Rule 7 of the Texas Disciplinary Rules of Professional Conduct governs lawyer and law firm advertisements, or “communications concerning a lawyer’s services.” The Texas Supreme Court approved amendments to these rules on July 1, 2021. These amendments were the first major overhaul to the Texas Disciplinary Rules of Professional Conduct in more than a decade. A major goal of these amendments was to modernize the rules for the digital age.
Violating these rules can result in disciplinary action for lawyers. As a result, lawyers should familiarize themselves with these rules in advertising their services to avoid disciplinary action against them or their law firms. Some examples of law firm advertising rules and how lawyers may violate them, leading to disciplinary proceedings.
Misleading or False Communications
Under Rule 7.01(a), lawyers may not make or sponsor false or misleading communications about the qualifications or services of a lawyer or law firm. All communications must be truthful and non-deceptive, and these rules only apply to those communications meant to result in financial gain to the lawyer. Communications are false or misleading if they:
- Contains a material misrepresentation of fact or law, or
- Omit a fact necessary to make the statement considered as a whole not materially misleading
Likewise, a statement is misleading if:
- There is a substantial likelihood that it will lead a reasonable person to formulate a specific conclusion about the lawyer or the lawyer’s services for which there is no reasonable factual foundation, or
- If the statement is substantially likely to create unjustified expectations about the results the lawyer can achieve
Additionally, lawyers also must avoid misleading truthful statements. For example, a truthful statement may be misleading if the lawyer presents it in a way that would make a reasonable person think that they must take further action when, in fact, no action is required.
Use of Trade Names
Rule 7.01(c) now permits lawyers and law firms to practice law under a trade name, so long as it is not false or misleading. So, for instance, you can call your law firm “Texas Family Law Attorneys,” but not “The Best Texas Family Law Attorneys.” You also cannot use the name of a lawyer who holds public office in the name of a law firm or communications on its behalf during any substantial period in which that lawyer is not regularly and actively practicing law with the law firm. Finally, a law firm can use the same name in more than one jurisdiction but must identify which lawyers in an office are licensed to practice in a jurisdiction and which are not.
Solicitation and Other Prohibited Communications
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Under Rule 7.03(d), a lawyer cannot mail, email, text, or post solicitation communications on social media to prospective clients if they are misleadingly designed to resemble legal pleadings or other legal documents. They also cannot send communications in these manners unless they are plainly marked “ADVERTISEMENT,” unless the target of the communication is:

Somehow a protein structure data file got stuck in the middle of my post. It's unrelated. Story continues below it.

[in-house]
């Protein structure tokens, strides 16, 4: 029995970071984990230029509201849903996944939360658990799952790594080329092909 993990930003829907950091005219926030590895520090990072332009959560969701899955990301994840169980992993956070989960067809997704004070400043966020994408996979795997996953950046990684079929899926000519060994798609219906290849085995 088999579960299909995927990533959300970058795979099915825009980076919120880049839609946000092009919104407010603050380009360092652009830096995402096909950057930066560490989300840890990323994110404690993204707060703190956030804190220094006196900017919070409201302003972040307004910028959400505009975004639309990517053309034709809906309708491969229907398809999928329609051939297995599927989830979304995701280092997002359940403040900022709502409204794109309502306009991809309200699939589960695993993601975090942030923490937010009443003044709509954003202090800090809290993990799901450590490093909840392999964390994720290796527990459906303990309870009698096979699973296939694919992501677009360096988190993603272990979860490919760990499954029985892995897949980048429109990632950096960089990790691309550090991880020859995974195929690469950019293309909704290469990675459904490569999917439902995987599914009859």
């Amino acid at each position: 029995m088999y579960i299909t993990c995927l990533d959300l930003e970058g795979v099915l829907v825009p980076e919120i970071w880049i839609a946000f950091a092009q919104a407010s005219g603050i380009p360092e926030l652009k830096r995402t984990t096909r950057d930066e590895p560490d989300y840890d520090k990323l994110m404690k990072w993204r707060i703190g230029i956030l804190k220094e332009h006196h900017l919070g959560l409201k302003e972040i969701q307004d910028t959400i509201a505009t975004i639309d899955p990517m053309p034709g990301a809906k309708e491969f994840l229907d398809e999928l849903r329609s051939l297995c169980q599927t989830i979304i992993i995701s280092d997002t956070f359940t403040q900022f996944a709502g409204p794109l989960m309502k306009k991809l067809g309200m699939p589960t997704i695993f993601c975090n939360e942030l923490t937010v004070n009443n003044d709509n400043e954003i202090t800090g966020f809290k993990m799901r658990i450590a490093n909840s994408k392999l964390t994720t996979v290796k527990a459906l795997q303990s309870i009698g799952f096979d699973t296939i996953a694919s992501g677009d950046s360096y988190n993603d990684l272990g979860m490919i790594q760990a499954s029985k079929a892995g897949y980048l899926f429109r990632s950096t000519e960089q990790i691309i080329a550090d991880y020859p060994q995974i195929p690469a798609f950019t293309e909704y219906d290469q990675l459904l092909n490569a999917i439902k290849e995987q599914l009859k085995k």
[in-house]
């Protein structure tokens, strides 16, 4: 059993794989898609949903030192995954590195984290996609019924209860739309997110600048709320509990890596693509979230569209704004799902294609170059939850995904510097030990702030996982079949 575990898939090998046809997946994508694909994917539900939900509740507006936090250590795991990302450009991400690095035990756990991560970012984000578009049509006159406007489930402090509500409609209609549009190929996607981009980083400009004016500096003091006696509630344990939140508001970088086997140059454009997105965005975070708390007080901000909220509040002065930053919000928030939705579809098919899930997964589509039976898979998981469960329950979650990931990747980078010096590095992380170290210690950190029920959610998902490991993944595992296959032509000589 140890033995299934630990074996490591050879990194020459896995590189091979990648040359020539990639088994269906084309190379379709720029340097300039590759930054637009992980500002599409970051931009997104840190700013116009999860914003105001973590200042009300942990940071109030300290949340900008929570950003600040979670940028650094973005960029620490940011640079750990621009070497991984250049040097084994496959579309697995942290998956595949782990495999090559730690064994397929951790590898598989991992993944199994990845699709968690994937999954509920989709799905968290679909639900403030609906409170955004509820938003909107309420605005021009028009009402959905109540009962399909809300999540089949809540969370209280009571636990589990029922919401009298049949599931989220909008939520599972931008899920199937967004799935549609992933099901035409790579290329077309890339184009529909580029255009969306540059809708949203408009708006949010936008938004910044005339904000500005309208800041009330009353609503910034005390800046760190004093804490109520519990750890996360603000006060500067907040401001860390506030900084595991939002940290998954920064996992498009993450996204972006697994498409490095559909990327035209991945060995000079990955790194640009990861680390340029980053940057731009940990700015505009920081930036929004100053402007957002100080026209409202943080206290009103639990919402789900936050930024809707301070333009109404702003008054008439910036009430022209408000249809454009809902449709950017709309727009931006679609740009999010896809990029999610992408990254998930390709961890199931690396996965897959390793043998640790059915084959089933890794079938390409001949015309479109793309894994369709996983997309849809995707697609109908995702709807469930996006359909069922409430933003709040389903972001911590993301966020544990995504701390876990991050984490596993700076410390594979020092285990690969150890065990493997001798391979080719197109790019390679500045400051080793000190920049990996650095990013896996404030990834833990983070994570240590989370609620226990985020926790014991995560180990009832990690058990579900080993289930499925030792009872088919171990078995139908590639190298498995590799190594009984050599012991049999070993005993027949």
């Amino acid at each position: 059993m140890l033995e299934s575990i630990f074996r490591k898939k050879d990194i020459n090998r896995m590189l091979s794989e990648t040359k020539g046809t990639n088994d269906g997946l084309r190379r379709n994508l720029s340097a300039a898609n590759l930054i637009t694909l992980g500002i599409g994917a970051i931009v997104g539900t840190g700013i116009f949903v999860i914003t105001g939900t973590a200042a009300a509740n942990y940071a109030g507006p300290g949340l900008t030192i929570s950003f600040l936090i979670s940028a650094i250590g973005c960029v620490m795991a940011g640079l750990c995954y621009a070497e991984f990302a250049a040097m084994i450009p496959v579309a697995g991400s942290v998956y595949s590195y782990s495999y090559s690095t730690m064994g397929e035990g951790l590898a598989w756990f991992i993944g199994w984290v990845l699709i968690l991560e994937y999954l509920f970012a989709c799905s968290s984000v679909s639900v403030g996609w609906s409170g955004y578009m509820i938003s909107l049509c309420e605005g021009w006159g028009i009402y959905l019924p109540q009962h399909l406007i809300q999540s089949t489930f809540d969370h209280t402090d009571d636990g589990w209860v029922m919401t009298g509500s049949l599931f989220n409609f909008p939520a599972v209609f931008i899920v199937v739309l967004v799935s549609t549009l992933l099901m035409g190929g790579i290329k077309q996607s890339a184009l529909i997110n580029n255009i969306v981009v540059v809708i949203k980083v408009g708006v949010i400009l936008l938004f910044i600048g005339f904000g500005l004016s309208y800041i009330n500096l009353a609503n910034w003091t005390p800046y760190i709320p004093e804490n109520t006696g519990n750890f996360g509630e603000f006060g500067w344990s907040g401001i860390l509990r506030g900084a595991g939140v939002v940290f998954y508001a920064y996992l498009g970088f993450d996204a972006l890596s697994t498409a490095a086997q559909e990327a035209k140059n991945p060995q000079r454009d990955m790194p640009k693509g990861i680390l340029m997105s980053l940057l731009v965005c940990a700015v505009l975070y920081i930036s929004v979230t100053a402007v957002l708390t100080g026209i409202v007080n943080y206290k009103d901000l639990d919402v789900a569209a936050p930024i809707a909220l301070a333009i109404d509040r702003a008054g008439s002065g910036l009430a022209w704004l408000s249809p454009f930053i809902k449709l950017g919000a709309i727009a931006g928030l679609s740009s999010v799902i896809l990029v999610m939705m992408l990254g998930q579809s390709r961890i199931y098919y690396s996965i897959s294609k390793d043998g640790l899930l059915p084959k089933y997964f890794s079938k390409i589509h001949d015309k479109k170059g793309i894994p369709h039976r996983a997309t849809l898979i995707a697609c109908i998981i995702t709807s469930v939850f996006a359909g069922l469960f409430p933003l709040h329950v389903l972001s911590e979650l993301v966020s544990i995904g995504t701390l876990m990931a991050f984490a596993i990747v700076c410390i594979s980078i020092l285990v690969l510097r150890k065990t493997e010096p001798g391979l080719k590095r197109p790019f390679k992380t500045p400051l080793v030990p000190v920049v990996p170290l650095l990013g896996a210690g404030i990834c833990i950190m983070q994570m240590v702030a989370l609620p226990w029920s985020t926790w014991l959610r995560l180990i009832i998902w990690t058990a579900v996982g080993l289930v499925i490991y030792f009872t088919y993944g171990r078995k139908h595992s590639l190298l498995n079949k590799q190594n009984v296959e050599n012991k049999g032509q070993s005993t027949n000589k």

- Another lawyer,
- A person who has a family, close personal, or prior business or professional relationship with the lawyer, or
- A person who the lawyer knows to be an experienced user of the type of legal services involved for business matters
Attorneys may pay for or give their clients or referral sources gifts, meals, or entertainment with a nominal value that amounts to normal social hospitality or an expression of appreciation, but nothing more.
Advertising Review Committee
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The Advertising Review Committee of the State Bar of Texas reviews lawyer and law firm advertisements to determine compliance with the Texas Disciplinary Rules of Professional Conduct under Rule 7.04. A lawyer can get pre-approval of an advertisement or solicitation communication by submitting the actual or proposed advertisement or solicitation communication to the Advertising Review Committee at least 30 days before its first dissemination under Rule 7.04(c)
Rule 7.04(a) generally requires lawyers to file a copy of all advertisement or solicitation communications, a completed application, and payment of a fee with the Advertising Review Committee. Although Rule 7.05 exempts some advertisements and solicitation communications, lawyers otherwise must meet these filing requirements no more than ten days after the date of dissemination of an advertisement for legal services or after the date of a solicitation communication sent by any means. The Advertising Review Committee can also request additional information from the lawyer regarding substantial allegations or representations made in those materials, and lawyers must respond promptly to those requests.
Failure to submit non-exempt materials to the Advertising Review Committee is a violation of the Texas Disciplinary Rules of Professional Conduct and subjects lawyers to fines and review fees from the Advertising Review Committee.
Get Help Defending Your Law License Today
A disciplinary complaint to the State Bar of Texas can have significant adverse effects on your career that often will become a permanent part of your licensing record. Disciplinary action against you may even result in the loss of your license. However, you may avoid these damaging consequences with the right type of defense from the outset of your case. Contact the experienced law license defense attorneys at Bertolino LLP, so that we can begin investigating your case. You can call our office at (512) 476-5757 or visit us online to get more information about the services we can offer you.